After graduating from college, Oscar Menjivar, a computer science professional who grew up in South LA, returned to Watts to teach. Out of the 60 kids in his class, only five were familiar with coding. He was determined to change that.
And so, Menjivar founded Teens Exploring Technology (TxT), an organization that encourages inner city teenagers to use technology as a tool for promoting positive development and leadership, as a path to higher education and eventually a career in sciene, technology, engineering or math related fields.
“I knew we needed to bridge the digital divide,” he said. “We needed to bring confidence to young people of color.”
Today, he has more than 50 students from high schools around the South Los Angeles area who ride their bikes, take the bus or walk to the 750 square-foot location he calls the “cube” on West Adams Boulevard or to USC, where they hold their summer academies. They are there every day (even on Saturdays) from 3 p.m. to 8 p.m. doing homework, learning to code, building websites and creating apps. Menjivar sees this as more than a techie endeavor.
“They learn life skills here,” he said, looking around proudly at the tiny office space with ceiling tiles brightly colored in orange, blue and green. TXT partners with USC, Google, IBM and the Annenberg Foundation for funding and resources.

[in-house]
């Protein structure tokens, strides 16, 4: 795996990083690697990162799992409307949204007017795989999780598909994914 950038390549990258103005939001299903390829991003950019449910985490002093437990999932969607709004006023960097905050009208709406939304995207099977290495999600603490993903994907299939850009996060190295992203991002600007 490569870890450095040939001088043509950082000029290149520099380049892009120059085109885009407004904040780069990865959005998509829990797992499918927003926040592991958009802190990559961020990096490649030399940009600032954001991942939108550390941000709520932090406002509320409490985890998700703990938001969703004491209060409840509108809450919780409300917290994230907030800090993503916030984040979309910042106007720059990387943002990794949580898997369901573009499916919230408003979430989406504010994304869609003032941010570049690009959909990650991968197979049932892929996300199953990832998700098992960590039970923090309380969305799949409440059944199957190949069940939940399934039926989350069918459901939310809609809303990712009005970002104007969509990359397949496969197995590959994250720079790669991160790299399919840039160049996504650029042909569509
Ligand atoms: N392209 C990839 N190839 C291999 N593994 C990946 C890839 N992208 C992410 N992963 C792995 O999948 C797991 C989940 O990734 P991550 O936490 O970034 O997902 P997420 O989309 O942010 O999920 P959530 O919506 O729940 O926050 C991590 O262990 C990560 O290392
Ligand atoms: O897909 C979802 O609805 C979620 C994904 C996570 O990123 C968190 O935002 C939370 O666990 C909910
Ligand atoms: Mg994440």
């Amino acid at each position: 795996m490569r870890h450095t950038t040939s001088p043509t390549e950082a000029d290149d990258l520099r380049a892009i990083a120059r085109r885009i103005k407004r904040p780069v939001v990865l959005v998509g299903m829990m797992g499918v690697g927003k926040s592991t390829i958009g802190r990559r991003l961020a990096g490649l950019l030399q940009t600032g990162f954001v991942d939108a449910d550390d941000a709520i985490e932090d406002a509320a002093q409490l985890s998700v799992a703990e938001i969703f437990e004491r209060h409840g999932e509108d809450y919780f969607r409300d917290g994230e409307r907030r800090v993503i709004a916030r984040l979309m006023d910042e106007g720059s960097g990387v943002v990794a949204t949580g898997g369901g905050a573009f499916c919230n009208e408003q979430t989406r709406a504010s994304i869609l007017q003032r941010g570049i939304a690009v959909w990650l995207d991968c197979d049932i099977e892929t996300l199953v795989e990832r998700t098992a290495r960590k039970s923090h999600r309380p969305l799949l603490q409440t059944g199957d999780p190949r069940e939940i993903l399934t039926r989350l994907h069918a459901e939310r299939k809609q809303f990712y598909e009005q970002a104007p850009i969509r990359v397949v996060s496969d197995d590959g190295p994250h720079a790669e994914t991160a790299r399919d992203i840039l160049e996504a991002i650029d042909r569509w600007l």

The students embrace their inner geek by competing for “Geek Hours—“ whoever spends the most time at the cube, earns a gift card or movie tickets. The teens love the taste of success. When 200 people downloaded Xavier Clark’s SAT app, he couldn’t believe it.
“It felt great to see that happen,” said Clark, a 17-year-old at View Park Prep High School. “I believed more in my dreams when that happened. If I say I can do it and put in the time and work, then things can happen for me.”
Kenia Cruz, 22, was one of the first students to join TxT six years ago when it began—and one of the few females. She recently graduated from UC Santa Barbara but came back to help train the next generation of tech leaders. She said TxT was invaluable in her education.
“I pushed myself a lot. I learned to think logically, have patience, to trouble shoot and find solutions to a problem,” she said. “We are giving kids the tools they need with whatever they want to do in their lives.”
The program could lead to potential collaboration with Los Angeles County, said Ali Farahani, chief data officer for Los Angeles County, who visited TxT in December with Richard Sanchez, the county’s chief information officer.
“I was very impressed by the caliber and talent level of the program participants and the vision and passion that Oscar has for this program,” said Farahani, noting that as part of a partnership students could create apps or bring innovative ideas to improve services in LA County. “It is a model for other students and a positive environment to grow in and get involved in technology.”